Rh immune globulin (RhIG) is a prophylactic treatment consisting of concentrated antibodies. It is given to RhD-negative women during pregnancy, and following delivery, in order to prevent them from making anti-D due to exposure to RhD-positive fetal blood. Without RhIG, the RhD-negative mother’s immune system could produce anti-D, eliciting an immune response against the RhD-positive blood of her fetus, a condition known as hemolytic disease of the fetus/newborn (HDFN).

The risk and severity of HDFN increase in subsequent pregnancies if the mother has already made anti-D. For this reason, RhIG prophylaxis is repeated for each pregnancy and delivery in RhD-negative women. 

Where Does RhIG Come From?

Initially, RhIG was manufactured from stored blood collected from mothers who had experienced fetal death due to RhD alloimmunization. However, the need for RhIG quickly exceeded the available supply, and another source was needed. This demand led to the recruitment of paid RhD-negative male donors who were injected with RhD-positive red blood cells (RBCs) to maintain high anti-D titers.  Blood from these donors was then pooled and used to manufacture RhIG. This process for manufacturing RhIG continues today.

Serologic Weak D Phenotypes & Unnecessary Use of RhIG

Though the testing of expectant mothers to determine their RhD status is standard practice, there are times when results are equivocal. In some patients, RhD status may be reported as positive in one test, and negative in subsequent testing.   

Though these discrepancies were initially attributed to testing errors, we now know that they may be due to the presence of RHD gene variants which affect the expression of the RhD antigen on the surface of RBCs. A serologic weak D phenotype is defined as RBCs that initially are nonreactive or weakly reactive (<=2+) with anti-D, but react moderately or strongly with the addition of antihuman globulin. There are many different gene variants that may cause a serologic weak D phenotype, but only genomic testing can identify the specific gene variant responsible for the weak RhD expression.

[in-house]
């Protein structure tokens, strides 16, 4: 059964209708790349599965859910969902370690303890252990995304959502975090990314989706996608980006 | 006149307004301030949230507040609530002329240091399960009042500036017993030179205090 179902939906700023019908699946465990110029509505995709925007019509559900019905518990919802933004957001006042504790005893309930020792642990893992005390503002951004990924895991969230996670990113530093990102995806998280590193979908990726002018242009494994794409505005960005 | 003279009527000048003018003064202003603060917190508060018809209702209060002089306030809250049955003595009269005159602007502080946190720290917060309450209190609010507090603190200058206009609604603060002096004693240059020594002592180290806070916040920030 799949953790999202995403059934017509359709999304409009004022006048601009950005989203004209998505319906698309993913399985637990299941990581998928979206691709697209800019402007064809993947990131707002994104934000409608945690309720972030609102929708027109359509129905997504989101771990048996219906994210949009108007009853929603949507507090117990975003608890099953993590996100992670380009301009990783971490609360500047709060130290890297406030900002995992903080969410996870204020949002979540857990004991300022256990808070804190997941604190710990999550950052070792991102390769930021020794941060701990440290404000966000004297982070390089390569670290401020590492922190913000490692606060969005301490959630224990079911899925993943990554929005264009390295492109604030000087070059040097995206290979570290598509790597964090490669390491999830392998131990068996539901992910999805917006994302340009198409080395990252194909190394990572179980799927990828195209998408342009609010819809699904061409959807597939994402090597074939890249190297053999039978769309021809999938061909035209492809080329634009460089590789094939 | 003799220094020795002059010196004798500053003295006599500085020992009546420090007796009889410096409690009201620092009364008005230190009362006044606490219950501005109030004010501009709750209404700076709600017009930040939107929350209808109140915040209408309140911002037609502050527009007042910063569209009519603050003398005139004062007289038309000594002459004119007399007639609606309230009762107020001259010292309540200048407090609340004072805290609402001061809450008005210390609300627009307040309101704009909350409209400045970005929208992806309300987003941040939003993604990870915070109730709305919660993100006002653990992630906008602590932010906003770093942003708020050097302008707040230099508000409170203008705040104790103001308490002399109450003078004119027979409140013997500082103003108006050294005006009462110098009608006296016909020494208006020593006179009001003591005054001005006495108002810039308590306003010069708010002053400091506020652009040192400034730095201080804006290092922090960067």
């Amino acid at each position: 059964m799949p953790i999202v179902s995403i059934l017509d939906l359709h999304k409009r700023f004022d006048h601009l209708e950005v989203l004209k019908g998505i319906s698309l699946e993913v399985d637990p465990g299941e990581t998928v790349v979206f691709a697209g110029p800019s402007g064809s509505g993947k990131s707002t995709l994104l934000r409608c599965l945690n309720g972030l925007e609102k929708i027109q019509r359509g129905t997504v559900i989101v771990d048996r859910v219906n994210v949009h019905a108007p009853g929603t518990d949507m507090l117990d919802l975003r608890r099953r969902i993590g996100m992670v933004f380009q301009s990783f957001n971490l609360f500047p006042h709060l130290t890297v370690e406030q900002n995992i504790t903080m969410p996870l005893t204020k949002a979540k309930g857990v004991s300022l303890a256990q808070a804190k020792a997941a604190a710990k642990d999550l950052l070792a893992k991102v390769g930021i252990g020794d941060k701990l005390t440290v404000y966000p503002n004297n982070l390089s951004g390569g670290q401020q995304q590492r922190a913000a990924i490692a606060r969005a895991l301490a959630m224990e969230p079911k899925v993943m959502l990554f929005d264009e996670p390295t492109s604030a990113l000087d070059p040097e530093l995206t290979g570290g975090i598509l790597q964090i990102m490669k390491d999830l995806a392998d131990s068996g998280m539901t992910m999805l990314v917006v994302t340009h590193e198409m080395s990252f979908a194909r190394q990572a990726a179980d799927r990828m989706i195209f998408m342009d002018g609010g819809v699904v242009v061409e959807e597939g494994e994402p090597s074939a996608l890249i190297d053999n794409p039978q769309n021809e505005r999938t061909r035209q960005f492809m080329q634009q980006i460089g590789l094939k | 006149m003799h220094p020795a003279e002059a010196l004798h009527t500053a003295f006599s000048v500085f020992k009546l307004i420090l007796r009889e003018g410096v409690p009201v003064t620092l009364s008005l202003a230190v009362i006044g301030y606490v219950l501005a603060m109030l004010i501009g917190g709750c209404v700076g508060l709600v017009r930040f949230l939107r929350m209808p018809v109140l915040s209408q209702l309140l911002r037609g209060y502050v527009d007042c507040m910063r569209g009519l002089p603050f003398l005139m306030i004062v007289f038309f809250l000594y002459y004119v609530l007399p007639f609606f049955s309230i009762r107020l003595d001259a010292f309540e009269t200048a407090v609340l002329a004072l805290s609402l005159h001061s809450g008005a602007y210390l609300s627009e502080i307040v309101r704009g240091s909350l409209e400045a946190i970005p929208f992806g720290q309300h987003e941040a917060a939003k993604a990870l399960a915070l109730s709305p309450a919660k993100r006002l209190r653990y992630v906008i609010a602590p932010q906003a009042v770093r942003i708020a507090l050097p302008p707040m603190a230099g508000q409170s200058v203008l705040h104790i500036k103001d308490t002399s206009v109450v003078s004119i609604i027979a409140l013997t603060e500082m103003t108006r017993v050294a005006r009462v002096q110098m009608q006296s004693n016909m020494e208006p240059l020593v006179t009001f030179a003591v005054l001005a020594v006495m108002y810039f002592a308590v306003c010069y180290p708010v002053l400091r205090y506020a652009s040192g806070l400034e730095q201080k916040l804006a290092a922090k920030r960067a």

In many facilities, patients with serologic weak D phenotypes are managed conservatively as RhD-negative. However, individuals with Weak D Types 1, 2 or 3 can be safely treated as RhD-positive. In a 2015 study by Stadler et al., it was estimated that out of approximately 16,700 obstetrics patients nationwide with serologic weak D phenotypes, 13,360 would be Weak D Types 1, 2 or 3. Because RhIG may be administered multiple times during pregnancy and following delivery, an estimated 24,700 unnecessary RhIG injections may be prevented annually  with proper identification of RHD gene variants through the use of RHD genotyping. 

Ethical Implications of Unnecessary RhIG Usage

While the use of RhIG has greatly reduced morbidity and mortality due to HDFN, unnecessary RhIG administration has ethical implications. First, RhIG is human-derived and obtained through paid RhD-negative male donors. Intentional alloimmunization of these donors may put them at risk if they ever need a blood transfusion and RhD-negative blood is not available.

A second concern is that a human-derived product should always be conserved for individuals who really need it. The donor risk associated with manufacturing RhIG makes its unnecessary use even more ethically questionable.

Finally, there is the financial burden of manufacturing and administering RhIG to patients unnecessarily. Costs include paying donors, the expense of creating injectable RhIG from blood product donation, and the shipping, storage and administration costs incurred by both the patient and the provider.

How RHD Genotyping Prevents the Unnecessary Use of RhIG

RHD genotyping prevents unnecessary administration of RhIG by accurately classifying serologic weak D phenotypes and guiding patient management accordingly. This one-time test can identify patients with Weak D Types 1, 2 or 3 who can be safely managed as RhD-positive.  These patients do not need RhIG prophylaxis during the current pregnancy or for any subsequent pregnancy. In addition, RHD genotyping correctly identifies patients with RHD variants other than Weak D Types 1, 2 or 3, for whom RhIG is necessary.   

RHD genotyping addresses ethical concerns regarding the excessive use of RhIG, while also potentially providing cost savings. 

For more on RHD genotyping and it’s potential to reduce excess RhIG usage, download your copy of “It’s time to phase in RHD genotyping for patients with a serologic weak D phenotype” by Sandler et al., 2015 here.